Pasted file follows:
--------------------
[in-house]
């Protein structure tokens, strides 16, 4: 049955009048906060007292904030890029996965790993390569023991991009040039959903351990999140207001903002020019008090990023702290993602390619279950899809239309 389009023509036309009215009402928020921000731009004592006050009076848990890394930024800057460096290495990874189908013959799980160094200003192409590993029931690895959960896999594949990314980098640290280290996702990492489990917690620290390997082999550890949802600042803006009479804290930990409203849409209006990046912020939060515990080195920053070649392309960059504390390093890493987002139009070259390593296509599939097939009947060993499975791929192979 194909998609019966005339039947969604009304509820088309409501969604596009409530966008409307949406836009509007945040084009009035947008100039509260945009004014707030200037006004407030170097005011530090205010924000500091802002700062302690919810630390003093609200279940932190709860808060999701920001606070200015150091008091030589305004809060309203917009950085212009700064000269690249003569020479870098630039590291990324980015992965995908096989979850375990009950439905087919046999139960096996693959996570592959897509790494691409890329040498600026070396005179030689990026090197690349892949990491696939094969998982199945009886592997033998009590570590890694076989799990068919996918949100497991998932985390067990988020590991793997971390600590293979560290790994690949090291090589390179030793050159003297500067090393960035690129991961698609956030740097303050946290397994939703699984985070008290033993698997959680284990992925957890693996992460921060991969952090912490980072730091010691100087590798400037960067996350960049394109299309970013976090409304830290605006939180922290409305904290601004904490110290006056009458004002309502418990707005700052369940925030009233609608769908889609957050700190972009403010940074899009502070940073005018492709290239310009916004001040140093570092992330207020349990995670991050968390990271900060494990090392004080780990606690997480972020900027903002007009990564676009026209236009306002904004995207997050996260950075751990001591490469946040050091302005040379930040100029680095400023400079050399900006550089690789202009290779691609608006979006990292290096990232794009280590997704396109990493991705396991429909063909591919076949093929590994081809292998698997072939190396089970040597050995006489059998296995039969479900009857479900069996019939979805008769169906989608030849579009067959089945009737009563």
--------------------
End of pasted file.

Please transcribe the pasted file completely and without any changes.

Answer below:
[in-house]
């Protein structure tokens, strides 16, 4: 049955009048906060007292904030890029996965790993390569023991991009040039959903351990999140207001903002020019008090990023702290993602390619279950899809239309 389009023509036309009215009402928020921000731009004592006050009076848990890394930024800057460096290495990874189908013959799980160094200003192409590993029931690895959960896999594949990314980098640290280290996702990492489990917690620290390997082999550890949802600042803006009479804290930990409203849409209006990046912020939060515990080195920053070649392309960059504390390093890493987002139009070259390593296509599939097939009947060993499975791929192979 194909998609019966005339039947969604009304509820088309409501969604596009409530966008409307949406836009509007945040084009009035947008100039509260945009004014707030200037006004407030170097005011530090205010924000500091802002700062302690919810630390003093609200279940932190709860808060999701920001606070200015150091008091030589305004809060309203917009950085212009700064000269690249003569020479870098630039590291990324980015992965995908096989979850375990009950439905087919046999139960096996693959996570592959897509790494691409890329040498600026070396005179030689990026090197690349892949990491696939094969998982199945009886592997033998009590570590890694076989799990068919996918949100497991998932985390067990988020590991793997971390600590293979560290790994690949090291090589390179030793050159003297500067090393960035690129991961698609956030740097303050946290397994939703699984985070008290033993698997959680284990992925957890693996992460921060991969952090912490980072730091010691100087590798400037960067996350960049394109299309970013976090409304830290605006939180922290409305904290601004904490110290006056009458004002309502418990707005700052369940925030009233609608769908889609957050700190972009403010940074899009502070940073005018492709290239310009916004001040140093570092992330207020349990995670991050968390990271900060494990090392004080780990606690997480972020900027903002007009990564676009026209236009306002904004995207997050996260950075751990001591490469946040050091302005040379930040100029680095400023400079050399900006550089690789202009290779691609608006979006990292290096990232794009280590997704396109990493991705396991429909063909591919076949093929590994081809292998698997072939190396089970040597050995006489059998296995039969479900009857479900069996019939979805008769169906989608030849579009067959089945009737009563």